Tag Archives: jerusalem artichoke

Not to very sunny flowers

2 Oct

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Usually I’m showing the Sunchoke’s tubers which grow below these plants, but now is the time to see up close their often not noticed fall flowers and to enter a pic in my wild flower page.

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Jerusalem Artichoke is a plant which stands between 5 to 9 feet tall in patches along many Maritime brooks and rivers in the early fall season. Here is a look at a few bend down stems with flowers where you may start to see them in a slightly different light.

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If you are fortunate enough to find a spot – even on an overcast day like this one where you can shine down on them at the same angle as the somewhat clouded sun behind you- then something like this will be seen.

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I like this one the most for my (wild flower page), but a few folks in the house chose one of the other pics, which would you choose?

 

Cool to be green

9 Dec

DSC05299Shepherd’s Purse seems to produce the year’s best tasting and largest leaves in December in our yard. The life cycle from germination to producing mature seeds ready to start it all over again can be within a 3 week span. It would be hard to find a place on earth where Sheperd’s purse couldn’t grow as it can even stand up to the intense heat of the tropics as well.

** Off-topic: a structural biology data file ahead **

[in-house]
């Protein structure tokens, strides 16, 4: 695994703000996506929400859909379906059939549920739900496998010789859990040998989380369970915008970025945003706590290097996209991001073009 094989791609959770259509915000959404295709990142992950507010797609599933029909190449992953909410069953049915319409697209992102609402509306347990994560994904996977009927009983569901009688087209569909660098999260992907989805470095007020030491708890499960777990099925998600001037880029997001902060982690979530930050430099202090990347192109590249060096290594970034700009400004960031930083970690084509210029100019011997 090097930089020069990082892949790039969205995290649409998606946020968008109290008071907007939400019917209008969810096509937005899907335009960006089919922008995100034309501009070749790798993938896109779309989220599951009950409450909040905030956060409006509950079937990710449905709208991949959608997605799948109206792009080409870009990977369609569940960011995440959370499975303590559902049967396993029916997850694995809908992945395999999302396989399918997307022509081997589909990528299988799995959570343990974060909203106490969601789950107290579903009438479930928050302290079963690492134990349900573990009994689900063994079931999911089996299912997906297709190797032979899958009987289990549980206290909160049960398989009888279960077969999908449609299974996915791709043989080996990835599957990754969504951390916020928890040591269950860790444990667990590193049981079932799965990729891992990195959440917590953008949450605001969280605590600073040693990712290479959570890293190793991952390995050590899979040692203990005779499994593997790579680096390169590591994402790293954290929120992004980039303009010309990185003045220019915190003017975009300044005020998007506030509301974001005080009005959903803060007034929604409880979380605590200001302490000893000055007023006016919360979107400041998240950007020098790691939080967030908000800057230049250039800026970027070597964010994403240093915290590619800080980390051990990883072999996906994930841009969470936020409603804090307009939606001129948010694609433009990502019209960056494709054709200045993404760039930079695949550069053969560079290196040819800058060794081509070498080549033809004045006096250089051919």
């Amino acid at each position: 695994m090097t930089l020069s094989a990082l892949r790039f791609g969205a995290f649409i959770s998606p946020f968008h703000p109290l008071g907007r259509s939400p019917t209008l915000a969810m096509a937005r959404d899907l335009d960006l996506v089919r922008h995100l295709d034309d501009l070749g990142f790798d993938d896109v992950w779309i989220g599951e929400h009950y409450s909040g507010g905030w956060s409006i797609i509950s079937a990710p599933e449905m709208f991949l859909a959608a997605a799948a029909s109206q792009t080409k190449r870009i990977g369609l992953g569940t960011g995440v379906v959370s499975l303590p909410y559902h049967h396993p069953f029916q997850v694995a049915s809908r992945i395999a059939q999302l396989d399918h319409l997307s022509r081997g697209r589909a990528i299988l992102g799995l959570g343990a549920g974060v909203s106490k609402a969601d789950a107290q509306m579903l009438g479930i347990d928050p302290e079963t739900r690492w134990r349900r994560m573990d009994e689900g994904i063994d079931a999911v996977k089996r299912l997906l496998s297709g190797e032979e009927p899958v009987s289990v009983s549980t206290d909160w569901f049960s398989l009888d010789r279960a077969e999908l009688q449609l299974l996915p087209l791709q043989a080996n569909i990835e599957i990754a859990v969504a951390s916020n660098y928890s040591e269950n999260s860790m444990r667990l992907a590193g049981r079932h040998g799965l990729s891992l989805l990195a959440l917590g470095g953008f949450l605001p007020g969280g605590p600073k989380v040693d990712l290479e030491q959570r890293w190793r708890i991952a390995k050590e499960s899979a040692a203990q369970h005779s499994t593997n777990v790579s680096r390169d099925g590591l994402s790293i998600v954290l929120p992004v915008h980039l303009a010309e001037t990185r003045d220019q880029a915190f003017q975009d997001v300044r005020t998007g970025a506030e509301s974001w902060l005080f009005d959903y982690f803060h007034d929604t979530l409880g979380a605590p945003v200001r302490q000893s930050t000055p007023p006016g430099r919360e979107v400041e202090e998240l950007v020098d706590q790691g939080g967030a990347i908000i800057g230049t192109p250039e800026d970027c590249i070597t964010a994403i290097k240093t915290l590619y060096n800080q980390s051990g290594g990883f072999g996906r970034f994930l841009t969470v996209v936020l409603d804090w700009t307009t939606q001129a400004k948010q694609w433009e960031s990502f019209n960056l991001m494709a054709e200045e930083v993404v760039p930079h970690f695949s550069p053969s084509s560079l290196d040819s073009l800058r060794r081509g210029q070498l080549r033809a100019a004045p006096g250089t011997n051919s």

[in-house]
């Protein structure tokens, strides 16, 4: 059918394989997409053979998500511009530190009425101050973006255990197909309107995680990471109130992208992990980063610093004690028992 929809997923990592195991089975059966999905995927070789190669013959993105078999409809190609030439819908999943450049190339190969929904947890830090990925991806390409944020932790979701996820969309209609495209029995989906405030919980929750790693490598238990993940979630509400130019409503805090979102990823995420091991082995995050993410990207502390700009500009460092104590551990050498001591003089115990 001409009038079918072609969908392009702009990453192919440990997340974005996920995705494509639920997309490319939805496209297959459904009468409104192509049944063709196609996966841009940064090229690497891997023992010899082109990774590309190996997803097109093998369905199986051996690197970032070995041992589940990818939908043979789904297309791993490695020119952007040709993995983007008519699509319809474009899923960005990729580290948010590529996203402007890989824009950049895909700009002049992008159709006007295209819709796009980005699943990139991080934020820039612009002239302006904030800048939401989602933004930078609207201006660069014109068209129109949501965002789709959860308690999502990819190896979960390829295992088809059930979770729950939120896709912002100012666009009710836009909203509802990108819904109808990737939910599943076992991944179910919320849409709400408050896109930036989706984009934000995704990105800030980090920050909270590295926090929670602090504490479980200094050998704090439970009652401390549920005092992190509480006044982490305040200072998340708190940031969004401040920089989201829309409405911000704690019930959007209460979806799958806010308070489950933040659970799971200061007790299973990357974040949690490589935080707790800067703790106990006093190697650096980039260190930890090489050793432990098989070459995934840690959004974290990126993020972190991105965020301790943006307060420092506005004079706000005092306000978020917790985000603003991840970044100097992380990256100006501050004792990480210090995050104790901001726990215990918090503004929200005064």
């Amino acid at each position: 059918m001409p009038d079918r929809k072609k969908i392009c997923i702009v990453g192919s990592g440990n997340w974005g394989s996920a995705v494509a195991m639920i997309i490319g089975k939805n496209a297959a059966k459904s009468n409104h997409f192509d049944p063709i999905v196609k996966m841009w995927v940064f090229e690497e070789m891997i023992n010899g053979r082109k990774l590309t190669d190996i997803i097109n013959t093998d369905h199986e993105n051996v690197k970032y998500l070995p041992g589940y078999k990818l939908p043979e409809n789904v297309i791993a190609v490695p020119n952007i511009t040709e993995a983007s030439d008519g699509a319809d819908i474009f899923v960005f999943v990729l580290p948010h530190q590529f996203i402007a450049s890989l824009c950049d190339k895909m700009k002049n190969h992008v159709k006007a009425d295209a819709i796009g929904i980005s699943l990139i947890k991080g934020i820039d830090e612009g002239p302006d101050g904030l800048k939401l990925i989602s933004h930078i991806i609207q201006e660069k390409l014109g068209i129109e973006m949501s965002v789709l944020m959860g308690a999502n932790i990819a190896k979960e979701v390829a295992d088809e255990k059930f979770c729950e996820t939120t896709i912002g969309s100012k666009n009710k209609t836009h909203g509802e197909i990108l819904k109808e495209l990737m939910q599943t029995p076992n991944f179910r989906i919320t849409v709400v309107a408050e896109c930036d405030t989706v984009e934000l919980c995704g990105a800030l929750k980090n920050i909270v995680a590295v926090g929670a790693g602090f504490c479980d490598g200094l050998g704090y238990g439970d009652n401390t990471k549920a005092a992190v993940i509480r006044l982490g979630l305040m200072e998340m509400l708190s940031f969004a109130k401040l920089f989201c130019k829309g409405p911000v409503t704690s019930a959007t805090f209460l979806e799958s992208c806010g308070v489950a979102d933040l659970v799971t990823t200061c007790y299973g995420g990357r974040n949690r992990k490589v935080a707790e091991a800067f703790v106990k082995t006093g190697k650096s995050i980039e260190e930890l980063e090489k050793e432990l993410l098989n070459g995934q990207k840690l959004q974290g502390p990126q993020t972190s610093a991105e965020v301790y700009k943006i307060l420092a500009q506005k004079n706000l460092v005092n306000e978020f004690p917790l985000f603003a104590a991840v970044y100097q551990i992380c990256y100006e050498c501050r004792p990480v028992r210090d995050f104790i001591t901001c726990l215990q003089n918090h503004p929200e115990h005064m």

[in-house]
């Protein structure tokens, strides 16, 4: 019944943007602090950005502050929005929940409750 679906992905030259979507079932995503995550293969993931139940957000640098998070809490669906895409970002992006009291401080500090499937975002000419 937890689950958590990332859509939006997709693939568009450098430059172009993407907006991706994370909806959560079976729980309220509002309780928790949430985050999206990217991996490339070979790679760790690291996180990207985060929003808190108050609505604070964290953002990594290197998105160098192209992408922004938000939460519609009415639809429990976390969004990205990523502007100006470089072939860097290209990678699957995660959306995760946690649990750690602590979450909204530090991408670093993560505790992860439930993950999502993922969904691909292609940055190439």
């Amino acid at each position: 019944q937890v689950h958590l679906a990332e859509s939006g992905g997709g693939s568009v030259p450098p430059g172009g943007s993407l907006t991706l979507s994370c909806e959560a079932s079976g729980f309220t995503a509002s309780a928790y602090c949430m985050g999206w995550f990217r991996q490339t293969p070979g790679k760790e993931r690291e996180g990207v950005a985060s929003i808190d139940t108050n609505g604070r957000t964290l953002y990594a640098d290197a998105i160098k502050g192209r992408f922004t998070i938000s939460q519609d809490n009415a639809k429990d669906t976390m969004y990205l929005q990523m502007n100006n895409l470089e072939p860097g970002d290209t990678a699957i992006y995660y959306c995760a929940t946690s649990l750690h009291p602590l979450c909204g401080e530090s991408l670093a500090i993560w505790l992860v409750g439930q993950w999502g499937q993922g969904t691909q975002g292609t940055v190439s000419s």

DSC05301Sweet Cicely (Myrrhis odorata) is a European plant I noticed growing quite wild here in Canada as it has spread its way around our yard. The folks who lived in our home in the 1960s planted some rather hardy edible, medicinal plants which were usually planted as ornamentals during those years though these plants are re-emerging as plants of interests due to their useful and self-sufficient nature, which makes them idle northern permaculture plants.

DSC05306Here are a couple sweet cicely roots ready to be eaten raw, the roots at this time of the year have a hardy anise flavour which I find make a tasty nibble and breath freshener. The leaves are less intensely flavoured and can be used in teas or as a sweetening agent.

DSC05303Evening Primrose (Oenothera biennis) is a very common native wild plant, here we see the first year basal rosette leaves.

DSC05304Another first year evening primrose with  the pink root several inches out of the soil which is a common sight in the Maritime provinces of Canada. Evening Primrose is a rather interesting edible and medicinal plant which is found in most disturbed soils and at the edges of salt marshes as well, the leaves are very peppery and I have used them medicinally in teas, the flowers are good in salads and roots have a taste I’m fond of though the slimy texture prevents them from becoming a popular vegetable. Evening Primrose seeds are a well known source of GLA.